It is not uncommon for clerks to have more than one clerkship, especially as competition in the legal field gets more intense. Indeed, for jobs clerking on U.S. Circuit Courts or the Supreme Court, this is almost mandatory. One such clerk, currently working with Judge Joseph Greenaway on the Third Circuit is Pichaya “Poy” Winichakul. Before her current clerkship on the Third Circuit, she clerked on the Northern District of Ohio, served as the editor-in-chief of the NYU Law Review, and worked as a legal intern with the NAACP Legal Defense and Educational Fund and Southern Poverty Law Center on criminal justice reform and voting rights. Prior to law school, she co-founded LaunchProgress, a political group that promoted young progressive candidates, and engaged young people on courts and legal advocacy with People for the American Way.

 Adam Hoock, Law Clerk for Judge Robin Rosenbaum, United States Court of Appeals for the Eleventh Circuit

Adam Hoock graduated cum laude from Notre Dame in 2008 with a focus on Spanish and philosophy. He then went on to get a master’s in Hispanic literature from Indiana University, where he worked as a paralegal volunteer with Americans for Immigrant Justice, representing unaccompanied children who need immigration help. Ultimately, he decided that law was his main passion, so he enrolled at the University of Miami School of Law, and ultimately graduated first in his class, edited the U Miami Law Review, and made dean’s list every semester he attended. After graduation, he clerked for Judges Darrin Gayles and Paul Huck on the Southern District of Florida, then became an associate in the Miami office of Hogan Lovells. This year, Adam will clerk for Judge Robin Rosenbaum on the Eleventh Circuit Court of Appeals.

Eric Wessan, Law Clerk for Judge James Ho, United States Court of Appeals for the Fifth Circuit

Eric Wessan is currently a clerk for Judge James Ho on the Fifth Circuit, but he previously served as a vice consul of policy for the UK Government in their Chicago office during the David Cameron ministry and the immediate fallout of the June 2016 Brexit referendum. Other experiences that set him apart include working as a Politics and Policy Intern with the Republican Governors Association. During his time at the University of Chicago Law School, Eric chaired the school’s Edmund Burke Society, where he led a debate on immigration that attracted national media attention about the role of free speech on college campuses.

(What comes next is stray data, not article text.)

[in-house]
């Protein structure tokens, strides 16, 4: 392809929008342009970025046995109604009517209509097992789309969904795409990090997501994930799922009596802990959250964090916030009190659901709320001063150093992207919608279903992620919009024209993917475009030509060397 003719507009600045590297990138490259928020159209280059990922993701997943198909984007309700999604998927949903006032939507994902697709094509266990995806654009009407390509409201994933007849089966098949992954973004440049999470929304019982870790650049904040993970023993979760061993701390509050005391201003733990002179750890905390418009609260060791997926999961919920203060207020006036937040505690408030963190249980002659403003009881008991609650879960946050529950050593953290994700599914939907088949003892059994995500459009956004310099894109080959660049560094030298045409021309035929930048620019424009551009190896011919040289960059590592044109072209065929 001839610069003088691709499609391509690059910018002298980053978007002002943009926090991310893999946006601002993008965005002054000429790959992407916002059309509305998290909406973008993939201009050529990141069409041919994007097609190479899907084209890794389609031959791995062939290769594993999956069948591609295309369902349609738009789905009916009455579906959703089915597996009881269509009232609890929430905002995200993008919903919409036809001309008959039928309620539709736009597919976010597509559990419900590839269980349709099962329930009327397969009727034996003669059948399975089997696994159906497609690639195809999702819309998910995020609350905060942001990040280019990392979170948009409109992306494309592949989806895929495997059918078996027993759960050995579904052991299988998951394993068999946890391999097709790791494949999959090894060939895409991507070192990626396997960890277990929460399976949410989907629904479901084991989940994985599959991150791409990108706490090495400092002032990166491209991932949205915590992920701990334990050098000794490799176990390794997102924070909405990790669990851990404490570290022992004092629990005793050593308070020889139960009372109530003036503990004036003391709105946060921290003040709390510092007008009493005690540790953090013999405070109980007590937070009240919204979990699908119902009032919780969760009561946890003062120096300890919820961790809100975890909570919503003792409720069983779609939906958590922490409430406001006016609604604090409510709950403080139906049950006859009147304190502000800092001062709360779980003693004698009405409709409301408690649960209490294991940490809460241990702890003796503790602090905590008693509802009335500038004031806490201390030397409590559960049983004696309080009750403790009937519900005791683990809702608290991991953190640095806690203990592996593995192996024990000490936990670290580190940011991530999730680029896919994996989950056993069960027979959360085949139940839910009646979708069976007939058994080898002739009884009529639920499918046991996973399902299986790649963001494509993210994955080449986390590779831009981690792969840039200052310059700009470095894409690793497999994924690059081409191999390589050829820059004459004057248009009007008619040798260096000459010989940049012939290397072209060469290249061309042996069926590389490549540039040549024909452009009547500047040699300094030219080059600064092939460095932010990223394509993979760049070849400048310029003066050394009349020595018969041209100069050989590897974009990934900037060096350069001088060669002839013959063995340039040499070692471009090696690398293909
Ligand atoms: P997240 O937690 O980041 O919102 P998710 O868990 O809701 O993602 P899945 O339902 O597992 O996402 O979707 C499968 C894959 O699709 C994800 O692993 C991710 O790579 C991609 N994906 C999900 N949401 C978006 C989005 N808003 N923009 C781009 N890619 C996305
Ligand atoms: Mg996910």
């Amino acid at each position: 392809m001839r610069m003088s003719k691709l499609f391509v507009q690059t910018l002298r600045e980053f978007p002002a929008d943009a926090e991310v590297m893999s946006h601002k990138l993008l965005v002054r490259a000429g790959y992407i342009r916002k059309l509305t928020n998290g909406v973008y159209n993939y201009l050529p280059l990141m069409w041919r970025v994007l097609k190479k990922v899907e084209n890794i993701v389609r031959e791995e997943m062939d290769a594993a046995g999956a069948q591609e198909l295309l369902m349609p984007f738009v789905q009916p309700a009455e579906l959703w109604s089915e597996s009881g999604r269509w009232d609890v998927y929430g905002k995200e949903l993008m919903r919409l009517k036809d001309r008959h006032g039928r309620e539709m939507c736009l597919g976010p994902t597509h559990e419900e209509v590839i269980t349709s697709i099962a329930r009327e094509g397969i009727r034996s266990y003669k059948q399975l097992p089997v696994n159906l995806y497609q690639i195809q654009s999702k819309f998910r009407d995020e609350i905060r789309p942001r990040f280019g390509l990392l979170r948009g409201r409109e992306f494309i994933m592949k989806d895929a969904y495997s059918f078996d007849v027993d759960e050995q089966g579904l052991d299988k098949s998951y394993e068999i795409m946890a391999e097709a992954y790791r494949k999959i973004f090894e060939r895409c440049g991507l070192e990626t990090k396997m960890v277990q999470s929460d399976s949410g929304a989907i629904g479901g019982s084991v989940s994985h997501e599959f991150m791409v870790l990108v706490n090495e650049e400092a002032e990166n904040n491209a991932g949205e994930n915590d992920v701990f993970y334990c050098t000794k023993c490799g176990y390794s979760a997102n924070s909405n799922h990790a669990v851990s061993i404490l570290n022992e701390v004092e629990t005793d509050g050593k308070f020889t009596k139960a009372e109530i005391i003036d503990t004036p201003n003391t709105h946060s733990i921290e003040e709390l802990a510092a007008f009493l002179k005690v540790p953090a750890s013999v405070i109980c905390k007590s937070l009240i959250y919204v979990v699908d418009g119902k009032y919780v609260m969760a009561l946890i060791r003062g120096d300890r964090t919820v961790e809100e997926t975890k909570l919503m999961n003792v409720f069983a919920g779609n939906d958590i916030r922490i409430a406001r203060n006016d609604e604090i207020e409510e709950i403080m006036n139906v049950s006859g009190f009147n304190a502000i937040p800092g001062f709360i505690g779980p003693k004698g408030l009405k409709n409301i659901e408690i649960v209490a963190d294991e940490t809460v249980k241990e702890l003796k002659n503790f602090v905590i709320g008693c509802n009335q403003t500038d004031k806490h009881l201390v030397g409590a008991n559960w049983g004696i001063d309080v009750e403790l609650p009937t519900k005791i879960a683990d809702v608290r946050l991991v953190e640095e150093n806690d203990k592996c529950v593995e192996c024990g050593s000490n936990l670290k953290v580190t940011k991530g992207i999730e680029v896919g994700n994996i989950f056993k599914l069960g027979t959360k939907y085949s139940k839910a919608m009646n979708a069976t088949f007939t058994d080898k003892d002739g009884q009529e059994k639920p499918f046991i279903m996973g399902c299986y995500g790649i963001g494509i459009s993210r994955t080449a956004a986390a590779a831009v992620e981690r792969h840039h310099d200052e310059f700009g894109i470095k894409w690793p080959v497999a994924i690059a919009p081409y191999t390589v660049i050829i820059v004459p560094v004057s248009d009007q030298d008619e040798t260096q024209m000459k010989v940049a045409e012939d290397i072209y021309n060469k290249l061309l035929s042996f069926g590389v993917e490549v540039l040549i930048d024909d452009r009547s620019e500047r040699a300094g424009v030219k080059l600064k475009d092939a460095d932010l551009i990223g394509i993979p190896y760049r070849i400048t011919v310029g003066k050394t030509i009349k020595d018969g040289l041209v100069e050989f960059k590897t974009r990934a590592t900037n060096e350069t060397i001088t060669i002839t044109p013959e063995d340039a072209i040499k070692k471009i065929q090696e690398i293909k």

William Hudson, Law Clerk for Judge Stephen F. Williams, United States Court of Appeals for the District of Columbia Circuit

William Hudson is currently a clerk for Senior Circuit Judge Stephen F. Williams on the DC Circuit Court of Appeals. The DC Circuit is often seen as a stepping stone to the Supreme Court, with several Supreme Court Justices including Brett Kavanaugh, John Roberts, Ruth Bader Ginsburg, Clarence Thomas, and Antonin Scalia being appointed from the DC Circuit bench. William Hudson’s prior experience was in media, where he worked as a journalist and producer for CNN prior to graduating from Yale Law. William’s DC Circuit clerkship comes on the heels of a clerkship on the U.S. District Court for the District of Columbia.

 Tyler Finn, Law Clerk for Judge Amalya Kearse, United States Court of Appeals for the Second Circuit

Judges can take senior status as a sort of semi-retirement that allows a new judge to take their place. They still hear cases and have clerks, but generally at a reduced level than an active judge. One of Senior Judge Amalya Kearse’s clerks on the Second Circuit Court of Appeals is Tyler Finn. Mr. Finn worked as a researcher with Human Rights Watch. He also worked as an Electoral Affairs Specialist with the Organization of American States, an inter-governmental organization that promotes trade and cooperation between countries in North America, the Caribbean, and South America. During his time at Columbia Law, he worked both as an associate for Jenner & Block and with the ACLU.

Chris Melton

Chris Melton

Associate Content Manager, Judicial